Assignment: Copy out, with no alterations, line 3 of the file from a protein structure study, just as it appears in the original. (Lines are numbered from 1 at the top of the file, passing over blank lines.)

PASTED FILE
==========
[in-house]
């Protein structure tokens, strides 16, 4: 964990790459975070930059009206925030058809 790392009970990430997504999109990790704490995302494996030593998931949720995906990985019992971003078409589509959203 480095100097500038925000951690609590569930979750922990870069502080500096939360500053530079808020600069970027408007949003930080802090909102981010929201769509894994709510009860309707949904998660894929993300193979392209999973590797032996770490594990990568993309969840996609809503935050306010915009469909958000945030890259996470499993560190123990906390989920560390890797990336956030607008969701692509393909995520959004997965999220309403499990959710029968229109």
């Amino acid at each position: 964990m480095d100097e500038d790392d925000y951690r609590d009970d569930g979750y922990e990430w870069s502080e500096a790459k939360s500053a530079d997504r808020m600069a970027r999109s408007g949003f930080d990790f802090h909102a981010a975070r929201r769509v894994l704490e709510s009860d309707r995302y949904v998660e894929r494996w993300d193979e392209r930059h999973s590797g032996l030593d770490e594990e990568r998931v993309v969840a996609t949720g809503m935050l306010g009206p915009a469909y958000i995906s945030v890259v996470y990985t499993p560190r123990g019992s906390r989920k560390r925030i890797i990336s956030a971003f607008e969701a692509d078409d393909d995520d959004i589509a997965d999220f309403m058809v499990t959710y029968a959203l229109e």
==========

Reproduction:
């Amino acid at each position: 964990m480095d100097e500038d790392d925000y951690r609590d009970d569930g979750y922990e990430w870069s502080e500096a790459k939360s500053a530079d997504r808020m600069a970027r999109s408007g949003f930080d990790f802090h909102a981010a975070r929201r769509v894994l704490e709510s009860d309707r995302y949904v998660e894929r494996w993300d193979e392209r930059h999973s590797g032996l030593d770490e594990e990568r998931v993309v969840a996609t949720g809503m935050l306010g009206p915009a469909y958000i995906s945030v890259v996470y990985t499993p560190r123990g019992s906390r989920k560390r925030i890797i990336s956030a971003f607008e969701a692509d078409d393909d995520d959004i589509a997965d999220f309403m058809v499990t959710y029968a959203l229109e």